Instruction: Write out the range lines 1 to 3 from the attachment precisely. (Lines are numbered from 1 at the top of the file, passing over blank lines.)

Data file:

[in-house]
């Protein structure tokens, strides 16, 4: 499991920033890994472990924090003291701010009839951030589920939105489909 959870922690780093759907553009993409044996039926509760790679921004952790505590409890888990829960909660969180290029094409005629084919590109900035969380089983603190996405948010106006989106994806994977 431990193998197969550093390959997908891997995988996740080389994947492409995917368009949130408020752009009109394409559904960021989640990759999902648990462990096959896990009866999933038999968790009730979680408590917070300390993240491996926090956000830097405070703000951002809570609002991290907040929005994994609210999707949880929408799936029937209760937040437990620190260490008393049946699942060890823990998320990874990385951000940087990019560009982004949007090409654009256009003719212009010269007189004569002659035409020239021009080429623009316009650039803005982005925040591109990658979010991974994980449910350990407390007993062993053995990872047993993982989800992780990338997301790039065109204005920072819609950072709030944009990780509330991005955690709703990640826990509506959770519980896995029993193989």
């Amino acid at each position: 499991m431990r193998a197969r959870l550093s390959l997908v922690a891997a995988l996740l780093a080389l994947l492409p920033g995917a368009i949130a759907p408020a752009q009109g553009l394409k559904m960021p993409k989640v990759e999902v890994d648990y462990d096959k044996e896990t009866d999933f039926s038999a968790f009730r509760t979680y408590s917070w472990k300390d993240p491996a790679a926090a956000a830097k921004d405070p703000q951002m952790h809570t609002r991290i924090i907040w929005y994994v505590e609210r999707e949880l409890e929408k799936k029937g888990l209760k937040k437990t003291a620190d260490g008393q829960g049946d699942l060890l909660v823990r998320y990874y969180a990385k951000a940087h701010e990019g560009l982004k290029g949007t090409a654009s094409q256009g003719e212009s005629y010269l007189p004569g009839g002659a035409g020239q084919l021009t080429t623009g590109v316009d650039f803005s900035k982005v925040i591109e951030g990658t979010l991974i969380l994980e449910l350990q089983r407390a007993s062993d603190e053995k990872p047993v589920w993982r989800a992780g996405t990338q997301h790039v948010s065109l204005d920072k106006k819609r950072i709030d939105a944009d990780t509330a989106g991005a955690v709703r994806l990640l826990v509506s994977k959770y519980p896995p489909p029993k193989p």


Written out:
[in-house]
């Protein structure tokens, strides 16, 4: 499991920033890994472990924090003291701010009839951030589920939105489909 959870922690780093759907553009993409044996039926509760790679921004952790505590409890888990829960909660969180290029094409005629084919590109900035969380089983603190996405948010106006989106994806994977 431990193998197969550093390959997908891997995988996740080389994947492409995917368009949130408020752009009109394409559904960021989640990759999902648990462990096959896990009866999933038999968790009730979680408590917070300390993240491996926090956000830097405070703000951002809570609002991290907040929005994994609210999707949880929408799936029937209760937040437990620190260490008393049946699942060890823990998320990874990385951000940087990019560009982004949007090409654009256009003719212009010269007189004569002659035409020239021009080429623009316009650039803005982005925040591109990658979010991974994980449910350990407390007993062993053995990872047993993982989800992780990338997301790039065109204005920072819609950072709030944009990780509330991005955690709703990640826990509506959770519980896995029993193989």
């Amino acid at each position: 499991m431990r193998a197969r959870l550093s390959l997908v922690a891997a995988l996740l780093a080389l994947l492409p920033g995917a368009i949130a759907p408020a752009q009109g553009l394409k559904m960021p993409k989640v990759e999902v890994d648990y462990d096959k044996e896990t009866d999933f039926s038999a968790f009730r509760t979680y408590s917070w472990k300390d993240p491996a790679a926090a956000a830097k921004d405070p703000q951002m952790h809570t609002r991290i924090i907040w929005y994994v505590e609210r999707e949880l409890e929408k799936k029937g888990l209760k937040k437990t003291a620190d260490g008393q829960g049946d699942l060890l909660v823990r998320y990874y969180a990385k951000a940087h701010e990019g560009l982004k290029g949007t090409a654009s094409q256009g003719e212009s005629y010269l007189p004569g009839g002659a035409g020239q084919l021009t080429t623009g590109v316009d650039f803005s900035k982005v925040i591109e951030g990658t979010l991974i969380l994980e449910l350990q089983r407390a007993s062993d603190e053995k990872p047993v589920w993982r989800a992780g996405t990338q997301h790039v948010s065109l204005d920072k106006k819609r950072i709030d939105a944009d990780t509330a989106g991005a955690v709703r994806l990640l826990v509506s994977k959770y519980p896995p489909p029993k193989p």